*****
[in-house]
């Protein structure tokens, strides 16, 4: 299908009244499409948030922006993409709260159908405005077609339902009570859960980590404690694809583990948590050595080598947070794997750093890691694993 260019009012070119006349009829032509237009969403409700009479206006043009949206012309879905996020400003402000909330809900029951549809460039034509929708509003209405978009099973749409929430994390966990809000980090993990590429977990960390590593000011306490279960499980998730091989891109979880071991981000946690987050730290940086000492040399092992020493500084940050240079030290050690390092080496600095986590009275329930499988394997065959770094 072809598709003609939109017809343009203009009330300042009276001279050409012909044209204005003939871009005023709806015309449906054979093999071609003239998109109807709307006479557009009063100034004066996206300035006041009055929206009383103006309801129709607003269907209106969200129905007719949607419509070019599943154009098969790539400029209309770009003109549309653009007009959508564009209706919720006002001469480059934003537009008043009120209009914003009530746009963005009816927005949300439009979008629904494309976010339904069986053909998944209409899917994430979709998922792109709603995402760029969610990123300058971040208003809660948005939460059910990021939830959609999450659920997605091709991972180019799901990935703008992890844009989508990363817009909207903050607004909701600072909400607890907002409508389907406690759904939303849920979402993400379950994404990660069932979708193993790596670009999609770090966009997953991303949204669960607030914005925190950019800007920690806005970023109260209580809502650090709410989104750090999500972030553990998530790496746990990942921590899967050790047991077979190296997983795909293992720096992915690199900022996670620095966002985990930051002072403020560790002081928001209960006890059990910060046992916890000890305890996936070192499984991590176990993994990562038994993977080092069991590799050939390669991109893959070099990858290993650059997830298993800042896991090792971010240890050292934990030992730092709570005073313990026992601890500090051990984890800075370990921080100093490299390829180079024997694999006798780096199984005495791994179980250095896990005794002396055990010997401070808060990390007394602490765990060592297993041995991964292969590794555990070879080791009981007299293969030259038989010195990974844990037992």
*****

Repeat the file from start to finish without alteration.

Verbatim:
[in-house]
């Protein structure tokens, strides 16, 4: 299908009244499409948030922006993409709260159908405005077609339902009570859960980590404690694809583990948590050595080598947070794997750093890691694993 260019009012070119006349009829032509237009969403409700009479206006043009949206012309879905996020400003402000909330809900029951549809460039034509929708509003209405978009099973749409929430994390966990809000980090993990590429977990960390590593000011306490279960499980998730091989891109979880071991981000946690987050730290940086000492040399092992020493500084940050240079030290050690390092080496600095986590009275329930499988394997065959770094 072809598709003609939109017809343009203009009330300042009276001279050409012909044209204005003939871009005023709806015309449906054979093999071609003239998109109807709307006479557009009063100034004066996206300035006041009055929206009383103006309801129709607003269907209106969200129905007719949607419509070019599943154009098969790539400029209309770009003109549309653009007009959508564009209706919720006002001469480059934003537009008043009120209009914003009530746009963005009816927005949300439009979008629904494309976010339904069986053909998944209409899917994430979709998922792109709603995402760029969610990123300058971040208003809660948005939460059910990021939830959609999450659920997605091709991972180019799901990935703008992890844009989508990363817009909207903050607004909701600072909400607890907002409508389907406690759904939303849920979402993400379950994404990660069932979708193993790596670009999609770090966009997953991303949204669960607030914005925190950019800007920690806005970023109260209580809502650090709410989104750090999500972030553990998530790496746990990942921590899967050790047991077979190296997983795909293992720096992915690199900022996670620095966002985990930051002072403020560790002081928001209960006890059990910060046992916890000890305890996936070192499984991590176990993994990562038994993977080092069991590799050939390669991109893959070099990858290993650059997830298993800042896991090792971010240890050292934990030992730092709570005073313990026992601890500090051990984890800075370990921080100093490299390829180079024997694999006798780096199984005495791994179980250095896990005794002396055990010997401070808060990390007394602490765990060592297993041995991964292969590794555990070879080791009981007299293969030259038989010195990974844990037992």